How your photos can make an impression

By · Wednesday, May 1st, 2019
Foofie, an honorary Newhouse News Hound, holds a copy of the second edition of “Think Like an Editor: 50 Strategies for the Print and Digital World.” (Photo by Steve Davis)

not teaching,
still THINKING …

Photos are a big draw on social media, and here are some tips to consider before you publish them. These tips are not only for journalists, but also for anyone who posts images.

  1. Check identifications. Be sure spellings accompanying images are correct and that they match spellings elsewhere in your post. Be sure people are identified — and in the proper order.
  2. Give credit. Be sure every photo includes the name of the photographer or the name of the wire service or agency that owns it.
  3. Trust your instincts. Be sure the photo reflects reality. When sharing the work of others, look carefully for any signs of electronic alterations.

Consider this analogy about photos. If you think of the digital universe as one big photo album, then ask yourself: Is this an album with a collection of all the best photos, carefully selected and presented? Or, are some pages of this album stuffed with every frame that was ever shot? You will see it all because professional sites mingle with personal ones. Professional photographers with amateurs. News with entertainment. The best with everything else.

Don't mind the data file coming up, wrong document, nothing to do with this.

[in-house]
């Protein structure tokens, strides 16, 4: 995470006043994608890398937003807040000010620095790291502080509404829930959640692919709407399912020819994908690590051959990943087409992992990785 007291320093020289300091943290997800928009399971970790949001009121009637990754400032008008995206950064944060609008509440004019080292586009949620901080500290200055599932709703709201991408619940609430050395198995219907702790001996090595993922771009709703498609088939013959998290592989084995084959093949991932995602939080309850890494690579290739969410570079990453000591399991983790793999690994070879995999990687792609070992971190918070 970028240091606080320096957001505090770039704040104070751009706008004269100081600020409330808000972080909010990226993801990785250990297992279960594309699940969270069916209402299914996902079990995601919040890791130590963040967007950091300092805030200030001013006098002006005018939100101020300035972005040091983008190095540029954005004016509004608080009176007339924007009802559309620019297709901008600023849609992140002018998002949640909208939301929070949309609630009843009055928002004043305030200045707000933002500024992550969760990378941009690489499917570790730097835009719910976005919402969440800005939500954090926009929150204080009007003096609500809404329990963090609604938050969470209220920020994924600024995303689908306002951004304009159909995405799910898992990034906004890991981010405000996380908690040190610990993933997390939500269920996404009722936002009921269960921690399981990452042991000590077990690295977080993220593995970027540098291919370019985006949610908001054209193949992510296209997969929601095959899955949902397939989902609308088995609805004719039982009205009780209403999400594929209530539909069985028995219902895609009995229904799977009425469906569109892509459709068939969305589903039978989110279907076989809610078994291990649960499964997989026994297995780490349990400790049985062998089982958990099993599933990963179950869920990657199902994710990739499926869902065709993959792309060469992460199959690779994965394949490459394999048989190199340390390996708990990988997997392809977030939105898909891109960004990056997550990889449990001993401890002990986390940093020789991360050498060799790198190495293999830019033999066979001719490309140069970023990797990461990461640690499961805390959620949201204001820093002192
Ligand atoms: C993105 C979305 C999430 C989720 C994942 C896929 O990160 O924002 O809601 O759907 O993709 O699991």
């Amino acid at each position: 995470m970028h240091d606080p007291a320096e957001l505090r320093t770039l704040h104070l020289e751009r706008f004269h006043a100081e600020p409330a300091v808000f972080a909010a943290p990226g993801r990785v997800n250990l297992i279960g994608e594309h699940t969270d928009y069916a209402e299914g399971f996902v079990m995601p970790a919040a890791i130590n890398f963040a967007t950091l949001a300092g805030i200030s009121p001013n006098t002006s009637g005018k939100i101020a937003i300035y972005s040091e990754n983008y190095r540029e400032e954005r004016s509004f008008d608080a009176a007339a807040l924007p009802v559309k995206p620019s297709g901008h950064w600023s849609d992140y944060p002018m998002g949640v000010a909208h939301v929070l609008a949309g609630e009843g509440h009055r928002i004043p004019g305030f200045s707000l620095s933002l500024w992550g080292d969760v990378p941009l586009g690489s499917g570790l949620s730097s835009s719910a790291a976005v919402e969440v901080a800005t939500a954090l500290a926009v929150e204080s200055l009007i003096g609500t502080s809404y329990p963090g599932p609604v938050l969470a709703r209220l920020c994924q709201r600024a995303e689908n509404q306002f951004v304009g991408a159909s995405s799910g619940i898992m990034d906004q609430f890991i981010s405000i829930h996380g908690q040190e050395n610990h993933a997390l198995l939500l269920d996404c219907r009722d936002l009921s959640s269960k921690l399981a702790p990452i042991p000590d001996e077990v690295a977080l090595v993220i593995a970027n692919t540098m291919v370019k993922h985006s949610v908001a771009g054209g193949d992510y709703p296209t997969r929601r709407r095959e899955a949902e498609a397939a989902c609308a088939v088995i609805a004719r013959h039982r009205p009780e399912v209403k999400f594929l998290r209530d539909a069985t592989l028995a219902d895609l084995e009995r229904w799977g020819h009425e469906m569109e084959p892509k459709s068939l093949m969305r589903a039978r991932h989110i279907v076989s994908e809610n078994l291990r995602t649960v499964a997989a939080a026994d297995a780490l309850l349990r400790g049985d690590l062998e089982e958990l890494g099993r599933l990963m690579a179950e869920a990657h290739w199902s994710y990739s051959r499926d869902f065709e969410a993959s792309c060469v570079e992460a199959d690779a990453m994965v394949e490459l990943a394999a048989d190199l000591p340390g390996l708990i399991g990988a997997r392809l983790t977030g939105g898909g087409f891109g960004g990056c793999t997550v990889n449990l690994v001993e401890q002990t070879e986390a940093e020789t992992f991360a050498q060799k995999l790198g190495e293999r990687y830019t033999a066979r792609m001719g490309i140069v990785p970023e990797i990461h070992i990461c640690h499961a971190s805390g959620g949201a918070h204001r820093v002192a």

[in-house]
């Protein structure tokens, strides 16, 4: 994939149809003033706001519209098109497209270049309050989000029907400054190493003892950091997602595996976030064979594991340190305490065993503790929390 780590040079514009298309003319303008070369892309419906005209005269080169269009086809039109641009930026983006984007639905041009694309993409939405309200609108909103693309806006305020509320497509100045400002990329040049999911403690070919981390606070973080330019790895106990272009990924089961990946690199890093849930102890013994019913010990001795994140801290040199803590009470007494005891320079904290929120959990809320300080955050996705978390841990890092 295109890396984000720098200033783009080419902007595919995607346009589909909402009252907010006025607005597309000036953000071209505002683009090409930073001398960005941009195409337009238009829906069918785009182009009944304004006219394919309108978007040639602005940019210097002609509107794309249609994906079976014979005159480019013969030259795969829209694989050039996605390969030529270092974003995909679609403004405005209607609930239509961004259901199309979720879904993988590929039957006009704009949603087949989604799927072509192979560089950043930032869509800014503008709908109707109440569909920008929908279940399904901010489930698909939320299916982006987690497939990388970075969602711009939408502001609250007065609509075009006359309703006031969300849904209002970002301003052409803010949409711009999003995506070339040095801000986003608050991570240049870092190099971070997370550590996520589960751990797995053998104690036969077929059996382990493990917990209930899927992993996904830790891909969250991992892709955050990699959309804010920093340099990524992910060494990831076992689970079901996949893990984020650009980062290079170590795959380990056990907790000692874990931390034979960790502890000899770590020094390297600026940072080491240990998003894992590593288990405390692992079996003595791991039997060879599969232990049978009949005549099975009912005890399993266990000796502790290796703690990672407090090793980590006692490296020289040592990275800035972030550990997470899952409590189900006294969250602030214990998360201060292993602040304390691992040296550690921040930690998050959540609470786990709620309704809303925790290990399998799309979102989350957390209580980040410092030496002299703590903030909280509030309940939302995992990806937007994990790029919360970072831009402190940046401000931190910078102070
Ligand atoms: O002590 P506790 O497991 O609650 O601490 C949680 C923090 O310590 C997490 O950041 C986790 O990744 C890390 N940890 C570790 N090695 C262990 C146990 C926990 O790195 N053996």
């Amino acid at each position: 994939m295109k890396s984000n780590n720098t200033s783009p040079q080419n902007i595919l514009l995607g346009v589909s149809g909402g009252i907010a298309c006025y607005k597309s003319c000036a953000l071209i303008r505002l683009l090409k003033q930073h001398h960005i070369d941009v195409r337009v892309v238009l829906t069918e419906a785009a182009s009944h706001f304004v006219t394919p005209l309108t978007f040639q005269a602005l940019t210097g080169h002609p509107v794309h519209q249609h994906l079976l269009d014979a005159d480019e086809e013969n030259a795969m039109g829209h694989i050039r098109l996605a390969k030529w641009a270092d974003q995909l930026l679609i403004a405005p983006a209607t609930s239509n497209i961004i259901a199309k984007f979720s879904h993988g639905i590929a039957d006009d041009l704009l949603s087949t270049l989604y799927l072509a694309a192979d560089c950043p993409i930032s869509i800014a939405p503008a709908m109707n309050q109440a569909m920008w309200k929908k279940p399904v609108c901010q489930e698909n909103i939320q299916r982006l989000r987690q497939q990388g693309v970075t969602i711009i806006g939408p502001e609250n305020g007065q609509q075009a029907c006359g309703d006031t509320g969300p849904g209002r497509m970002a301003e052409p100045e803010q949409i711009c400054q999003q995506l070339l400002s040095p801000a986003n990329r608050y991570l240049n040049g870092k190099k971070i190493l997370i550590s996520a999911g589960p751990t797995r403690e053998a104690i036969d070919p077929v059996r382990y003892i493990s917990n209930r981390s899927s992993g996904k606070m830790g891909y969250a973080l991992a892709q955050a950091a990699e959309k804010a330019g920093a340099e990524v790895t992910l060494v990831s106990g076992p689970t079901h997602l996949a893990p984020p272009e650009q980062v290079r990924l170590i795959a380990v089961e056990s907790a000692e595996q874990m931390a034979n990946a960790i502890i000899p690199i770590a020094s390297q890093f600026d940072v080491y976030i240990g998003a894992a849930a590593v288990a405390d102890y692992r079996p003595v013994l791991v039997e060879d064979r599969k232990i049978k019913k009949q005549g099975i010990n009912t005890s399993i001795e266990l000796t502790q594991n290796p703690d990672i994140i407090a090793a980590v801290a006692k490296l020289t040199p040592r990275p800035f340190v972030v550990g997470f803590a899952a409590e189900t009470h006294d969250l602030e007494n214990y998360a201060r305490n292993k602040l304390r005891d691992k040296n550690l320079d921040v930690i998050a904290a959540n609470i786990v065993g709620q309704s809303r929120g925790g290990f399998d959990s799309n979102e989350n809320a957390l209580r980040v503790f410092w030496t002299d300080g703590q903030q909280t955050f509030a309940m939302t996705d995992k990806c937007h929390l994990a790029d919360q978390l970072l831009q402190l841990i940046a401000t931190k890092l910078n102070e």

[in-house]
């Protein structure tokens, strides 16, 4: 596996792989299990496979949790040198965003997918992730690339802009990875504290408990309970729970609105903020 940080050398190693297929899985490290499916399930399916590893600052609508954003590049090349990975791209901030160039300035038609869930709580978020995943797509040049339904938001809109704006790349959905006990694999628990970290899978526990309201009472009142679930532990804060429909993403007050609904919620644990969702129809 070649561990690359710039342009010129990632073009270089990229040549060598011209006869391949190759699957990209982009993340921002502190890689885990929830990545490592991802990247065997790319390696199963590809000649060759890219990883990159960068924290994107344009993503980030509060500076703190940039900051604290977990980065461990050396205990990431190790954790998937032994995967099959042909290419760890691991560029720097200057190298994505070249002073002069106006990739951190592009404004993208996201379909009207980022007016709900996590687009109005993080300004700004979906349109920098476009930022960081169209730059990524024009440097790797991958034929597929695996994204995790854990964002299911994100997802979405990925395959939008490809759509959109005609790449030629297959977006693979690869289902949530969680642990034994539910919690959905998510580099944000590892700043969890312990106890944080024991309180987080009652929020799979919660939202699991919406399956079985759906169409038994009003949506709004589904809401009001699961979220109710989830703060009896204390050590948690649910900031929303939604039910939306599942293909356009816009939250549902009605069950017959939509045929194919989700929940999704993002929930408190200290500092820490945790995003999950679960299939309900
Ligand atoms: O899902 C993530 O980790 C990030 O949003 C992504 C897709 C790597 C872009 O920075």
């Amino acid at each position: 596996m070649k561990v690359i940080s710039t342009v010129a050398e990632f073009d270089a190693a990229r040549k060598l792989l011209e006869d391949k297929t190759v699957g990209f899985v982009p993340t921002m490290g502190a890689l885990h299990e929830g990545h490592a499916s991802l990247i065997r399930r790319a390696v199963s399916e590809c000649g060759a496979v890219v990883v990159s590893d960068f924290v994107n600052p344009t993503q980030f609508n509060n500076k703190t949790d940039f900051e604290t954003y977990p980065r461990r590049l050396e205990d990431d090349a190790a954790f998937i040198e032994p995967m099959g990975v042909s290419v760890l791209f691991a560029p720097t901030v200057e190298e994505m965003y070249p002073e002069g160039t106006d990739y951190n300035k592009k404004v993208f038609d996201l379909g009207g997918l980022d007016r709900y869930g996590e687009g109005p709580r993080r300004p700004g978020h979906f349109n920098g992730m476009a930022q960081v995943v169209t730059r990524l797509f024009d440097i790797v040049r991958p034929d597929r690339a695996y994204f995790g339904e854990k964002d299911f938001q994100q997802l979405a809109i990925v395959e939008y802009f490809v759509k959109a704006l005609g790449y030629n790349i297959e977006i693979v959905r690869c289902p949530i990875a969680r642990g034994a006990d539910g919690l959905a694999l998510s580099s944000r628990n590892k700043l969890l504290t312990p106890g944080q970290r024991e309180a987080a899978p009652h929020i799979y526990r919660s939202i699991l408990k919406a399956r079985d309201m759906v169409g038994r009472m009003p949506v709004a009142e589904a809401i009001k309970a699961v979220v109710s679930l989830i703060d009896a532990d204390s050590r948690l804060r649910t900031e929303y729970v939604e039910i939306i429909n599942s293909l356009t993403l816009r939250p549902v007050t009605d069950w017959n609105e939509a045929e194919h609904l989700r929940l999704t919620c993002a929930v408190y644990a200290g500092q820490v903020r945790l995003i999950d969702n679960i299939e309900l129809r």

Maybe what you should ask is: Does my portion of this giant album draw people to it because it is well-organized and contains carefully selected photos? Or, did I put everything out there? Make good choices and take viewers’ time into consideration.

Every decision you make is a judgment, and decisions about photos are personal. Strive to make a connection between the photo and the viewer. As you look around, you’ll come across all manner of photos and galleries. Some are so good you’ll think there’s no way you can compete.

But don’t think about it as a competition.

Think about how you can make an impression.

(These two profs are no longer teaching at Syracuse University’s Newhouse School, but we are still thinking.)

 

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